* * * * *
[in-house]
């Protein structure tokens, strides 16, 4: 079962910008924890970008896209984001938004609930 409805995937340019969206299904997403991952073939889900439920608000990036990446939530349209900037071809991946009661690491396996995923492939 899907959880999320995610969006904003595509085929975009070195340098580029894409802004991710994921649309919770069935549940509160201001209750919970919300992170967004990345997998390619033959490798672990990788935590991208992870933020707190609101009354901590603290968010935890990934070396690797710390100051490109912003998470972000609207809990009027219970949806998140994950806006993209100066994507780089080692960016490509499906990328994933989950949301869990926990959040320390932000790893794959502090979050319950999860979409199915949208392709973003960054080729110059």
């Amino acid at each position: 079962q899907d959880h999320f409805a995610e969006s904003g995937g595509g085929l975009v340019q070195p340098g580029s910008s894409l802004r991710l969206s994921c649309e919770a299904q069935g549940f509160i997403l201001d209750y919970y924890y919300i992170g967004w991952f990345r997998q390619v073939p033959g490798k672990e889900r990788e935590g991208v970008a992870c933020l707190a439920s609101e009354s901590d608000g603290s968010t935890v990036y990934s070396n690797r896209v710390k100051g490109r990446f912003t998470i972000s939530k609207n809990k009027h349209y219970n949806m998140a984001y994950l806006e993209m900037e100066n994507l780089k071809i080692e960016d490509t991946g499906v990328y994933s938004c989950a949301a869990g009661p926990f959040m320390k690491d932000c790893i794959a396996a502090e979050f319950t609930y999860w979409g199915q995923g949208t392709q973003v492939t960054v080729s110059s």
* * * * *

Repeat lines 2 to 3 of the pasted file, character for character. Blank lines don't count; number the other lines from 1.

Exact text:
């Protein structure tokens, strides 16, 4: 079962910008924890970008896209984001938004609930 409805995937340019969206299904997403991952073939889900439920608000990036990446939530349209900037071809991946009661690491396996995923492939 899907959880999320995610969006904003595509085929975009070195340098580029894409802004991710994921649309919770069935549940509160201001209750919970919300992170967004990345997998390619033959490798672990990788935590991208992870933020707190609101009354901590603290968010935890990934070396690797710390100051490109912003998470972000609207809990009027219970949806998140994950806006993209100066994507780089080692960016490509499906990328994933989950949301869990926990959040320390932000790893794959502090979050319950999860979409199915949208392709973003960054080729110059």
């Amino acid at each position: 079962q899907d959880h999320f409805a995610e969006s904003g995937g595509g085929l975009v340019q070195p340098g580029s910008s894409l802004r991710l969206s994921c649309e919770a299904q069935g549940f509160i997403l201001d209750y919970y924890y919300i992170g967004w991952f990345r997998q390619v073939p033959g490798k672990e889900r990788e935590g991208v970008a992870c933020l707190a439920s609101e009354s901590d608000g603290s968010t935890v990036y990934s070396n690797r896209v710390k100051g490109r990446f912003t998470i972000s939530k609207n809990k009027h349209y219970n949806m998140a984001y994950l806006e993209m900037e100066n994507l780089k071809i080692e960016d490509t991946g499906v990328y994933s938004c989950a949301a869990g009661p926990f959040m320390k690491d932000c790893i794959a396996a502090e979050f319950t609930y999860w979409g199915q995923g949208t392709q973003v492939t960054v080729s110059s």